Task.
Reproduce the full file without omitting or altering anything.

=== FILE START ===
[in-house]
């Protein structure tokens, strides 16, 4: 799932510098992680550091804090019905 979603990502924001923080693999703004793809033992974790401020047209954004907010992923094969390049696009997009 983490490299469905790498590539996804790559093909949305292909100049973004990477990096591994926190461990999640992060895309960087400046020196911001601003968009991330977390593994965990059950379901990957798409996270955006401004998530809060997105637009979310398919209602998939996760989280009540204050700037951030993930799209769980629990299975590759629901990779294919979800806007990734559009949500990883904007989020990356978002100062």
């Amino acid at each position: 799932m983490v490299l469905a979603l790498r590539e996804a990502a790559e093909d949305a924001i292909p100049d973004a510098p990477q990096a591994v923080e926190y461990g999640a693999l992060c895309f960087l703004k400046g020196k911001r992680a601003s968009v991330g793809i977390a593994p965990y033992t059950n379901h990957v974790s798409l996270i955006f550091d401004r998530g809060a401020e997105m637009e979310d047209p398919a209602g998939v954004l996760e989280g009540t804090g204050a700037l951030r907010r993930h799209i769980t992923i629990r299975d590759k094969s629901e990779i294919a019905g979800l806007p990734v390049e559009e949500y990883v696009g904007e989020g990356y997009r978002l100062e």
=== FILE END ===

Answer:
[in-house]
């Protein structure tokens, strides 16, 4: 799932510098992680550091804090019905 979603990502924001923080693999703004793809033992974790401020047209954004907010992923094969390049696009997009 983490490299469905790498590539996804790559093909949305292909100049973004990477990096591994926190461990999640992060895309960087400046020196911001601003968009991330977390593994965990059950379901990957798409996270955006401004998530809060997105637009979310398919209602998939996760989280009540204050700037951030993930799209769980629990299975590759629901990779294919979800806007990734559009949500990883904007989020990356978002100062």
């Amino acid at each position: 799932m983490v490299l469905a979603l790498r590539e996804a990502a790559e093909d949305a924001i292909p100049d973004a510098p990477q990096a591994v923080e926190y461990g999640a693999l992060c895309f960087l703004k400046g020196k911001r992680a601003s968009v991330g793809i977390a593994p965990y033992t059950n379901h990957v974790s798409l996270i955006f550091d401004r998530g809060a401020e997105m637009e979310d047209p398919a209602g998939v954004l996760e989280g009540t804090g204050a700037l951030r907010r993930h799209i769980t992923i629990r299975d590759k094969s629901e990779i294919a019905g979800l806007p990734v390049e559009e949500y990883v696009g904007e989020g990356y997009r978002l100062e």